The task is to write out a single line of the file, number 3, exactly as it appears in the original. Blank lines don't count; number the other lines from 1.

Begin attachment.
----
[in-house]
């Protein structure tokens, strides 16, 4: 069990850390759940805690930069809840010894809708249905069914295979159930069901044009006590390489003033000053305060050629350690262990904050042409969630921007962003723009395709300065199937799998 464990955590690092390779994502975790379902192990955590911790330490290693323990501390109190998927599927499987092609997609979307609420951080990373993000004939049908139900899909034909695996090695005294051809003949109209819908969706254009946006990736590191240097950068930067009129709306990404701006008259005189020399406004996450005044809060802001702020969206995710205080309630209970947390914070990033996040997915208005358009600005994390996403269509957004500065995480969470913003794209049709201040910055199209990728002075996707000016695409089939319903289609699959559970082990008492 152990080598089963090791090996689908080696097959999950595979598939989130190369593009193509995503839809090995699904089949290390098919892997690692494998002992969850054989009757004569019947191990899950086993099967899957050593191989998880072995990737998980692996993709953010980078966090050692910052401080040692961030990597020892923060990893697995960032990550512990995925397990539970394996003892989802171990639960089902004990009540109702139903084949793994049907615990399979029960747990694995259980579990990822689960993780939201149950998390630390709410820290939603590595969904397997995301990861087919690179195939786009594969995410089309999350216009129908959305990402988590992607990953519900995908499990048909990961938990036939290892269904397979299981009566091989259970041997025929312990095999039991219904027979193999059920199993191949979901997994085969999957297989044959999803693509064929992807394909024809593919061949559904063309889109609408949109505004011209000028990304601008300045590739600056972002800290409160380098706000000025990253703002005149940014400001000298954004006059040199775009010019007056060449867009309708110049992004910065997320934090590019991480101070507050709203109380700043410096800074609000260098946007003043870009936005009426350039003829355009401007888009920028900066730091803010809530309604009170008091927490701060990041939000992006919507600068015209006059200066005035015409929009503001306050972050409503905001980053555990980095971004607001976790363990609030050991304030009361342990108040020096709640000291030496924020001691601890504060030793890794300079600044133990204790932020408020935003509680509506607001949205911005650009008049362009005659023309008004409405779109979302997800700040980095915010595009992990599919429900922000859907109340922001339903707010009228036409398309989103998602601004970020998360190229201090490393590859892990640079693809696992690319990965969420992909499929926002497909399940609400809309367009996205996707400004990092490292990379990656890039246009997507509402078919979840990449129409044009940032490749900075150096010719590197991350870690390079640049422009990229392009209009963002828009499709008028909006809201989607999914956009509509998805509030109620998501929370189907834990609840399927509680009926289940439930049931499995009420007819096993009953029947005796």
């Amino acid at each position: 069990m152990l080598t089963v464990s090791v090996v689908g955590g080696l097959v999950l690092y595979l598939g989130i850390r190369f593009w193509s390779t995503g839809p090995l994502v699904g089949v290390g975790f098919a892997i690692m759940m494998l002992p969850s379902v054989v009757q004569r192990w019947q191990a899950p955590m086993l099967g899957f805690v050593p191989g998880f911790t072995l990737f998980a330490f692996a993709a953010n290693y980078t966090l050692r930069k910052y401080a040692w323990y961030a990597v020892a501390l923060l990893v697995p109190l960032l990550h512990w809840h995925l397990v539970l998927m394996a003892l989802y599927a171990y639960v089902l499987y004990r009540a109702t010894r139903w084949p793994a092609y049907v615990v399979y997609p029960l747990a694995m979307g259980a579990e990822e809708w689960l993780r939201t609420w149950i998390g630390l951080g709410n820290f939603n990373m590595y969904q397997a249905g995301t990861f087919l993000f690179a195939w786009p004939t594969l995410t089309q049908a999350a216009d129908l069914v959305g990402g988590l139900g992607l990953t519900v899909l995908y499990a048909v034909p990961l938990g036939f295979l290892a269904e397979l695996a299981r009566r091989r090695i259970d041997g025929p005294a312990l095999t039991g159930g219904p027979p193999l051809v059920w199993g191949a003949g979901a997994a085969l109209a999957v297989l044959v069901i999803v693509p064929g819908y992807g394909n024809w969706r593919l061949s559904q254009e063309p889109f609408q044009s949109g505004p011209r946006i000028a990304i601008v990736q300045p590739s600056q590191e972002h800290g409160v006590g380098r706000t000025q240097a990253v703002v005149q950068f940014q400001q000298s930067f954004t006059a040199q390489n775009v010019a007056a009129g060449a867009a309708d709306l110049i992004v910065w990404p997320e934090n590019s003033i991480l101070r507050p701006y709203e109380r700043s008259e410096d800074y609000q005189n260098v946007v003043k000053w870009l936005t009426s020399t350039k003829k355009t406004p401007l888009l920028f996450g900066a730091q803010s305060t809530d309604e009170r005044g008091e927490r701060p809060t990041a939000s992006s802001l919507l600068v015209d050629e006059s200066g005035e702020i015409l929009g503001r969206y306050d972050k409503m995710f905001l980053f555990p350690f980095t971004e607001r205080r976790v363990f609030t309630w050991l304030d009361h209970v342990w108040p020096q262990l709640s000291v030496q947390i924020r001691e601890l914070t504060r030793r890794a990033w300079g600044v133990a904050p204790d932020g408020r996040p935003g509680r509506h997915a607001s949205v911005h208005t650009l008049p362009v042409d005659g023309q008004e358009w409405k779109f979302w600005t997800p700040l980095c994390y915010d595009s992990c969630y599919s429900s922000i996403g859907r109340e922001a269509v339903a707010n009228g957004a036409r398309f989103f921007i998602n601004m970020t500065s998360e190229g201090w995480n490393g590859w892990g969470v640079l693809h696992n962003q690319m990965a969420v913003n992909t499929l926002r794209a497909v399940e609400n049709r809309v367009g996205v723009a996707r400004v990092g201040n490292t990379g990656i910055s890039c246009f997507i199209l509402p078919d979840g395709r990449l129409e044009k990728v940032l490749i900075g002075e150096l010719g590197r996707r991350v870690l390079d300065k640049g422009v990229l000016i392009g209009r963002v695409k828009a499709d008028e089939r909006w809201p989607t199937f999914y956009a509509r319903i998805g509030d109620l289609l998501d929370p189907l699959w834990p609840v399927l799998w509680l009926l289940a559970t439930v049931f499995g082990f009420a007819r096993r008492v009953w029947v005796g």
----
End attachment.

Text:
């Amino acid at each position: 069990m152990l080598t089963v464990s090791v090996v689908g955590g080696l097959v999950l690092y595979l598939g989130i850390r190369f593009w193509s390779t995503g839809p090995l994502v699904g089949v290390g975790f098919a892997i690692m759940m494998l002992p969850s379902v054989v009757q004569r192990w019947q191990a899950p955590m086993l099967g899957f805690v050593p191989g998880f911790t072995l990737f998980a330490f692996a993709a953010n290693y980078t966090l050692r930069k910052y401080a040692w323990y961030a990597v020892a501390l923060l990893v697995p109190l960032l990550h512990w809840h995925l397990v539970l998927m394996a003892l989802y599927a171990y639960v089902l499987y004990r009540a109702t010894r139903w084949p793994a092609y049907v615990v399979y997609p029960l747990a694995m979307g259980a579990e990822e809708w689960l993780r939201t609420w149950i998390g630390l951080g709410n820290f939603n990373m590595y969904q397997a249905g995301t990861f087919l993000f690179a195939w786009p004939t594969l995410t089309q049908a999350a216009d129908l069914v959305g990402g988590l139900g992607l990953t519900v899909l995908y499990a048909v034909p990961l938990g036939f295979l290892a269904e397979l695996a299981r009566r091989r090695i259970d041997g025929p005294a312990l095999t039991g159930g219904p027979p193999l051809v059920w199993g191949a003949g979901a997994a085969l109209a999957v297989l044959v069901i999803v693509p064929g819908y992807g394909n024809w969706r593919l061949s559904q254009e063309p889109f609408q044009s949109g505004p011209r946006i000028a990304i601008v990736q300045p590739s600056q590191e972002h800290g409160v006590g380098r706000t000025q240097a990253v703002v005149q950068f940014q400001q000298s930067f954004t006059a040199q390489n775009v010019a007056a009129g060449a867009a309708d709306l110049i992004v910065w990404p997320e934090n590019s003033i991480l101070r507050p701006y709203e109380r700043s008259e410096d800074y609000q005189n260098v946007v003043k000053w870009l936005t009426s020399t350039k003829k355009t406004p401007l888009l920028f996450g900066a730091q803010s305060t809530d309604e009170r005044g008091e927490r701060p809060t990041a939000s992006s802001l919507l600068v015209d050629e006059s200066g005035e702020i015409l929009g503001r969206y306050d972050k409503m995710f905001l980053f555990p350690f980095t971004e607001r205080r976790v363990f609030t309630w050991l304030d009361h209970v342990w108040p020096q262990l709640s000291v030496q947390i924020r001691e601890l914070t504060r030793r890794a990033w300079g600044v133990a904050p204790d932020g408020r996040p935003g509680r509506h997915a607001s949205v911005h208005t650009l008049p362009v042409d005659g023309q008004e358009w409405k779109f979302w600005t997800p700040l980095c994390y915010d595009s992990c969630y599919s429900s922000i996403g859907r109340e922001a269509v339903a707010n009228g957004a036409r398309f989103f921007i998602n601004m970020t500065s998360e190229g201090w995480n490393g590859w892990g969470v640079l693809h696992n962003q690319m990965a969420v913003n992909t499929l926002r794209a497909v399940e609400n049709r809309v367009g996205v723009a996707r400004v990092g201040n490292t990379g990656i910055s890039c246009f997507i199209l509402p078919d979840g395709r990449l129409e044009k990728v940032l490749i900075g002075e150096l010719g590197r996707r991350v870690l390079d300065k640049g422009v990229l000016i392009g209009r963002v695409k828009a499709d008028e089939r909006w809201p989607t199937f999914y956009a509509r319903i998805g509030d109620l289609l998501d929370p189907l699959w834990p609840v399927l799998w509680l009926l289940a559970t439930v049931f499995g082990f009420a007819r096993r008492v009953w029947v005796g």